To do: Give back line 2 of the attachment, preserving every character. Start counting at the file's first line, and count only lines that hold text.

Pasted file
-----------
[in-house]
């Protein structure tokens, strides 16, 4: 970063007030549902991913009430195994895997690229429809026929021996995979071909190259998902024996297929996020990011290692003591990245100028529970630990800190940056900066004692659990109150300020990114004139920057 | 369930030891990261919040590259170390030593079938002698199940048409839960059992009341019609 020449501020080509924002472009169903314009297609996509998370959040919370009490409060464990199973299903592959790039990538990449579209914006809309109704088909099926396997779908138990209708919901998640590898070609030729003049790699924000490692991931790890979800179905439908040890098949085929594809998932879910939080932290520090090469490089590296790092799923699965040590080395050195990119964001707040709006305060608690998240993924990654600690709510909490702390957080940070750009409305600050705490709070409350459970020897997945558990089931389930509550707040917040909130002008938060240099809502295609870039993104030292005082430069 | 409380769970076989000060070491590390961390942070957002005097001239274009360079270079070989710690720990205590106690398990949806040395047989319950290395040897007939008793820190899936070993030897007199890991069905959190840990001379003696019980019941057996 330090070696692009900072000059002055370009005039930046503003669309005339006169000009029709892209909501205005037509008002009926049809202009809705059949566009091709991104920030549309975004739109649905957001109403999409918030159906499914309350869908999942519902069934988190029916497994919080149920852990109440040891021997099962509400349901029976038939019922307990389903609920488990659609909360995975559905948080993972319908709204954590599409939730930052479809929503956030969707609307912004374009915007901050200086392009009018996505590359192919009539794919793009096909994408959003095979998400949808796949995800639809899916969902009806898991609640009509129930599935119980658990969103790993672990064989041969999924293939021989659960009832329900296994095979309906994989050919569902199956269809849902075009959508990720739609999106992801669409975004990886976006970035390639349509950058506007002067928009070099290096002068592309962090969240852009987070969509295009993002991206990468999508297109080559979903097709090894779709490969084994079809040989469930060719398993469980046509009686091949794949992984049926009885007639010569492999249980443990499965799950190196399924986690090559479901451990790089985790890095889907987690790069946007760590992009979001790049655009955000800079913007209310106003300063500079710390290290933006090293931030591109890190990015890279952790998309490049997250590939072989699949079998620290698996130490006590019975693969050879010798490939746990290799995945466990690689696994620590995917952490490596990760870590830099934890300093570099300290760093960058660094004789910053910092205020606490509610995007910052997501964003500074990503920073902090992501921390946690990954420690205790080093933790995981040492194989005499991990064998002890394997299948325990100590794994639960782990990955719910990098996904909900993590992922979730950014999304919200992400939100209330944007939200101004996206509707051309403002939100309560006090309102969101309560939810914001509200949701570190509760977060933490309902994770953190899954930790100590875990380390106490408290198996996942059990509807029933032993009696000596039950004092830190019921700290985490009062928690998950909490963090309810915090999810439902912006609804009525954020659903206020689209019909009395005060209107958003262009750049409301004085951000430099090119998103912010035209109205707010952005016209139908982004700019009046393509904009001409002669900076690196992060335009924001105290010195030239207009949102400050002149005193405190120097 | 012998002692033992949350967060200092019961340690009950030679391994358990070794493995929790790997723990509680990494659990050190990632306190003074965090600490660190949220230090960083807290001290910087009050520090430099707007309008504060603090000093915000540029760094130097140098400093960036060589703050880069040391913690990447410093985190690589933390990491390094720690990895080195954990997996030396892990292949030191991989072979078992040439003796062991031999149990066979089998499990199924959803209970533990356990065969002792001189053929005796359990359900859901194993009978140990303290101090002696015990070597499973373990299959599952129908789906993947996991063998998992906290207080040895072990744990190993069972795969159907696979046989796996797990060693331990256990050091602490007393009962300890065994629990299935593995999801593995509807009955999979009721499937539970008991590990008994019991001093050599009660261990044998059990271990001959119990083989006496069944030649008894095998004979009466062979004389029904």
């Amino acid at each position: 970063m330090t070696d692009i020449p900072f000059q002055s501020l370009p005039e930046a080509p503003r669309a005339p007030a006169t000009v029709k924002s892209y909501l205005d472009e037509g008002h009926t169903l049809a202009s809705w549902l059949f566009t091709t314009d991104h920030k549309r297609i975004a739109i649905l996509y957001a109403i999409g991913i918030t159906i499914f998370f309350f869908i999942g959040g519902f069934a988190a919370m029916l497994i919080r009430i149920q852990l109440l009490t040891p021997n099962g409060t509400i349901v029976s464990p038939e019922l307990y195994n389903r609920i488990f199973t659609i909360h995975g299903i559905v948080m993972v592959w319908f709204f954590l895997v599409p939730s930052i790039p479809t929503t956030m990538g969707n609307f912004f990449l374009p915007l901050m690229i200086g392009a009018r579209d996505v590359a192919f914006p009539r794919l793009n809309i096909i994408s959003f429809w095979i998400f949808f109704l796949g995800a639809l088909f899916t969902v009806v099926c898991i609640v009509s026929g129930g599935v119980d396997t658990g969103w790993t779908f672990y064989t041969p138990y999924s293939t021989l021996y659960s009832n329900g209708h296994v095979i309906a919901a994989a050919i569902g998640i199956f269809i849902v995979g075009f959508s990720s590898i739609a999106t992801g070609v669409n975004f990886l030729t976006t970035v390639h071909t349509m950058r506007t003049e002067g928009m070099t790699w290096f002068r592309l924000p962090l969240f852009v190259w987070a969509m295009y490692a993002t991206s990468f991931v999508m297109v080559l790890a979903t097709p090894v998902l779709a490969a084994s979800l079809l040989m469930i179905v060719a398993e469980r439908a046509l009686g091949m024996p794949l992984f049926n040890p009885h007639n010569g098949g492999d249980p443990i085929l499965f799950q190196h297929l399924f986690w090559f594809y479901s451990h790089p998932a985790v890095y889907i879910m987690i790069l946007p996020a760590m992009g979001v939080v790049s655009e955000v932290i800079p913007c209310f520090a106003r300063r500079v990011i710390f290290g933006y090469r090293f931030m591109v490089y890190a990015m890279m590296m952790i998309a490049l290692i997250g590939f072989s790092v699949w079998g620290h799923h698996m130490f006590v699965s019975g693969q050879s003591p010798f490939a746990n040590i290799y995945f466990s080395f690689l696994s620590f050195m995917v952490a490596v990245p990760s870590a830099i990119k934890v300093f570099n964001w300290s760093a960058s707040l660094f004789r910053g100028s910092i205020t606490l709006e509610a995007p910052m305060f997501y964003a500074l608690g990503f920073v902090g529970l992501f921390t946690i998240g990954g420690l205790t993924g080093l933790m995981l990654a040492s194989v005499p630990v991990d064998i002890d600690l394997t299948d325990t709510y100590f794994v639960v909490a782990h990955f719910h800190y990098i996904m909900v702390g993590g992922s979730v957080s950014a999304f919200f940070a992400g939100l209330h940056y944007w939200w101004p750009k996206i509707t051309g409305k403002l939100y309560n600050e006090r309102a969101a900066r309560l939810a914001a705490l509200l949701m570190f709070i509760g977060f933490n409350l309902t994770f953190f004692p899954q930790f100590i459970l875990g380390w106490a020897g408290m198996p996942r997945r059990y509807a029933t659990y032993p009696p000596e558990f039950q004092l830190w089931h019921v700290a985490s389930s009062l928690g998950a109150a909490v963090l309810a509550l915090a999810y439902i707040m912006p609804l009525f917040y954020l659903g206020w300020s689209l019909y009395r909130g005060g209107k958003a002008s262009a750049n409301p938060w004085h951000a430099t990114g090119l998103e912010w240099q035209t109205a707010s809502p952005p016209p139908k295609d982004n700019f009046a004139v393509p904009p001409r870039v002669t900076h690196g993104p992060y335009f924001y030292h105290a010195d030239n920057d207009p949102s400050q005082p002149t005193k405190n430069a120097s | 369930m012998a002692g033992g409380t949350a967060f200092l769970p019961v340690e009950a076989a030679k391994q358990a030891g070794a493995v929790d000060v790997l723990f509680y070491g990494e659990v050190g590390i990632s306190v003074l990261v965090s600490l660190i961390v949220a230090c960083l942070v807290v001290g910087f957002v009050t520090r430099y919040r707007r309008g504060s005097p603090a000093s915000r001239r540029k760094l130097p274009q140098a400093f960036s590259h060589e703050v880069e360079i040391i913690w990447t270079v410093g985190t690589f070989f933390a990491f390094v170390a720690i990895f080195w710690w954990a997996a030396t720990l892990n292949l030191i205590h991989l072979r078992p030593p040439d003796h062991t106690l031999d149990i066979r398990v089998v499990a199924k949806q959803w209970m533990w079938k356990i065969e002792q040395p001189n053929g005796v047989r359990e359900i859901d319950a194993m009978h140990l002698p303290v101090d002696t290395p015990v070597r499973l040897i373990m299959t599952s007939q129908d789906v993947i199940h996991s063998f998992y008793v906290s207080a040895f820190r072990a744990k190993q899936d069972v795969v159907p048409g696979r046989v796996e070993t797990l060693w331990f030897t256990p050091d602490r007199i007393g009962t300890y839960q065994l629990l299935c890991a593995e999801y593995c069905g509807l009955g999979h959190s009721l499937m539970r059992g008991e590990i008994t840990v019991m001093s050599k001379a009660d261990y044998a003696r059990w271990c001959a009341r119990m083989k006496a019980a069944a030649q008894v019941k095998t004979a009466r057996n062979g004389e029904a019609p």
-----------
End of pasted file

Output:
């Protein structure tokens, strides 16, 4: 970063007030549902991913009430195994895997690229429809026929021996995979071909190259998902024996297929996020990011290692003591990245100028529970630990800190940056900066004692659990109150300020990114004139920057 | 369930030891990261919040590259170390030593079938002698199940048409839960059992009341019609 020449501020080509924002472009169903314009297609996509998370959040919370009490409060464990199973299903592959790039990538990449579209914006809309109704088909099926396997779908138990209708919901998640590898070609030729003049790699924000490692991931790890979800179905439908040890098949085929594809998932879910939080932290520090090469490089590296790092799923699965040590080395050195990119964001707040709006305060608690998240993924990654600690709510909490702390957080940070750009409305600050705490709070409350459970020897997945558990089931389930509550707040917040909130002008938060240099809502295609870039993104030292005082430069 | 409380769970076989000060070491590390961390942070957002005097001239274009360079270079070989710690720990205590106690398990949806040395047989319950290395040897007939008793820190899936070993030897007199890991069905959190840990001379003696019980019941057996 330090070696692009900072000059002055370009005039930046503003669309005339006169000009029709892209909501205005037509008002009926049809202009809705059949566009091709991104920030549309975004739109649905957001109403999409918030159906499914309350869908999942519902069934988190029916497994919080149920852990109440040891021997099962509400349901029976038939019922307990389903609920488990659609909360995975559905948080993972319908709204954590599409939730930052479809929503956030969707609307912004374009915007901050200086392009009018996505590359192919009539794919793009096909994408959003095979998400949808796949995800639809899916969902009806898991609640009509129930599935119980658990969103790993672990064989041969999924293939021989659960009832329900296994095979309906994989050919569902199956269809849902075009959508990720739609999106992801669409975004990886976006970035390639349509950058506007002067928009070099290096002068592309962090969240852009987070969509295009993002991206990468999508297109080559979903097709090894779709490969084994079809040989469930060719398993469980046509009686091949794949992984049926009885007639010569492999249980443990499965799950190196399924986690090559479901451990790089985790890095889907987690790069946007760590992009979001790049655009955000800079913007209310106003300063500079710390290290933006090293931030591109890190990015890279952790998309490049997250590939072989699949079998620290698996130490006590019975693969050879010798490939746990290799995945466990690689696994620590995917952490490596990760870590830099934890300093570099300290760093960058660094004789910053910092205020606490509610995007910052997501964003500074990503920073902090992501921390946690990954420690205790080093933790995981040492194989005499991990064998002890394997299948325990100590794994639960782990990955719910990098996904909900993590992922979730950014999304919200992400939100209330944007939200101004996206509707051309403002939100309560006090309102969101309560939810914001509200949701570190509760977060933490309902994770953190899954930790100590875990380390106490408290198996996942059990509807029933032993009696000596039950004092830190019921700290985490009062928690998950909490963090309810915090999810439902912006609804009525954020659903206020689209019909009395005060209107958003262009750049409301004085951000430099090119998103912010035209109205707010952005016209139908982004700019009046393509904009001409002669900076690196992060335009924001105290010195030239207009949102400050002149005193405190120097 | 012998002692033992949350967060200092019961340690009950030679391994358990070794493995929790790997723990509680990494659990050190990632306190003074965090600490660190949220230090960083807290001290910087009050520090430099707007309008504060603090000093915000540029760094130097140098400093960036060589703050880069040391913690990447410093985190690589933390990491390094720690990895080195954990997996030396892990292949030191991989072979078992040439003796062991031999149990066979089998499990199924959803209970533990356990065969002792001189053929005796359990359900859901194993009978140990303290101090002696015990070597499973373990299959599952129908789906993947996991063998998992906290207080040895072990744990190993069972795969159907696979046989796996797990060693331990256990050091602490007393009962300890065994629990299935593995999801593995509807009955999979009721499937539970008991590990008994019991001093050599009660261990044998059990271990001959119990083989006496069944030649008894095998004979009466062979004389029904």